Though Mexico has produced strong hitters in the past, Gonzalez is right in saying that pitching is a constant for the country. Other than Valenzuela inspiring subsequent generations with his success, there are many theories as to why the country’s prospects have taken to the position with alacrity.
“I think among other things, it’s easier because of the physical [constitution] of Mexicans,” said Mexican-American Pedro Gutierrez, a former youth baseball player and current radio play-by-play voice of the San Diego Padres in Spanish.
History would be quick to point that size, while important, isn’t a defining factor in determining success for a hitter (Erubiel Durazo, for instance, at 6-foot-3, 240 pounds, had less of a career than Vinny Castilla at 6-foot-1 and 200 pounds), the game has shifted toward physical specimens in the steroid era and beyond.
“Mexico doesn’t produce many players of that certain size. You can be a smaller player and find success, but it’s not easier,” Gutierrez said.
Since Valenzuela found success, it has also become commonplace for budding ballplayers to develop a preference for the mound, which in turn prompts coaches and scouts to push further instruction for pitchers.
“There’s definitely more discipline, more preparation for young pitchers that’s just not there for hitters,” Gutierrez said.
While pitching usually begins at a later age for children learning the game in the United States, Gonzalez recalled that in his earliest playing days in Tijuana, he was seeing live pitches from the age of 4, a time when most kids north of the border are playing T-ball.
Whatever the reason, whether fully influenced by the search of a potential Cy Young winner or filtered toward the mound because of genetics, Mexico’s pitching prominence has yielded a bevy of serviceable Major Leaguers in the decades after Valenzuela.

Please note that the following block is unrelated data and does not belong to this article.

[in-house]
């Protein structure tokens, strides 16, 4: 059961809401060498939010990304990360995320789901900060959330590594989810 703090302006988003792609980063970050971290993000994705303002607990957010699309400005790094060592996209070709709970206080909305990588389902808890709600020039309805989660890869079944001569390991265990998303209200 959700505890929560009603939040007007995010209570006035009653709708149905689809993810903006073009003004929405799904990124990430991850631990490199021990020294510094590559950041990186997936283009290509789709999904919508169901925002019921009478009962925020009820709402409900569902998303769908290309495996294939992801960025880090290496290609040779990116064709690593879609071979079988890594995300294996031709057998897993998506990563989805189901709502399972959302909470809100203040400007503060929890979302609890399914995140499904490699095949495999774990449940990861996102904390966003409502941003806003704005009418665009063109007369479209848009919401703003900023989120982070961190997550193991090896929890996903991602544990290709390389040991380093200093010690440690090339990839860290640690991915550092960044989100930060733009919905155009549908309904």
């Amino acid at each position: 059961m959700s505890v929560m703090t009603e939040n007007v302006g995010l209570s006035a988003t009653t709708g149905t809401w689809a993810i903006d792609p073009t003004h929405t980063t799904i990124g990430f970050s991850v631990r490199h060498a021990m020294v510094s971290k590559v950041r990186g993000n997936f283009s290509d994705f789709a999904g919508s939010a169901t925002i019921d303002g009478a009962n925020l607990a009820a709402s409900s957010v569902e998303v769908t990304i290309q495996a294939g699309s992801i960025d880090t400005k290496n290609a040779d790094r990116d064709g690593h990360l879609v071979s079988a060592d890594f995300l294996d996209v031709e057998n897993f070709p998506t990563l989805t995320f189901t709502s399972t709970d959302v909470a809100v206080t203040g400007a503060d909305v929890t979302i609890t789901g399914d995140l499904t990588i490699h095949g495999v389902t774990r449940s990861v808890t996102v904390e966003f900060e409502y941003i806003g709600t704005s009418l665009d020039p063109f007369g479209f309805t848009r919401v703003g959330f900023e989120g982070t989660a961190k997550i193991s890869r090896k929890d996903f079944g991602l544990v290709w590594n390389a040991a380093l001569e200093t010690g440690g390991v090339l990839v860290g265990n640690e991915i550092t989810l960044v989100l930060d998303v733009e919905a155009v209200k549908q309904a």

This year’s WBC roster will feature All-Stars like Yovani Gallardo (Seattle Mariners), Joakim Soria (Kansas City Royals) and Sergio Romo (Los Angeles Dodgers) headlining, while younger standouts like Roberto Osuna (Toronto Blue Jays and a finalist for the Rookie of the Year award in 2015) will also get the chance to strut their stuff on the international level. If Team Mexico needs emergency help or advances to the second round, Marco Estrada (Toronto Blue Jays) and Urias could be called upon from the waitlist. Others still, like Jaime Garcia or Jorge De La Rosa, declined to participate altogether.
Despite Gonzalez’s assertions that Mexico’s offense will be up to snuff compared to other top nations, conventional wisdom dictates that their hopes will come down, once again, to how well their staff keeps opposing bats quiet, banking on their embarrassment of riches on the pitching side of the roster.
The trend will undoubtedly continue in the future. Even though Valenzuela has long been retired, the current population of Mexican-born players in the Major Leagues speaks for itself. Of the 22 currently listed as active in the majors, 18 are pitchers, a legacy Valenzuela seems to reflect on positively.
“If what I did in my career could contribute in any way, that’s something that makes me feel very happy,” he said.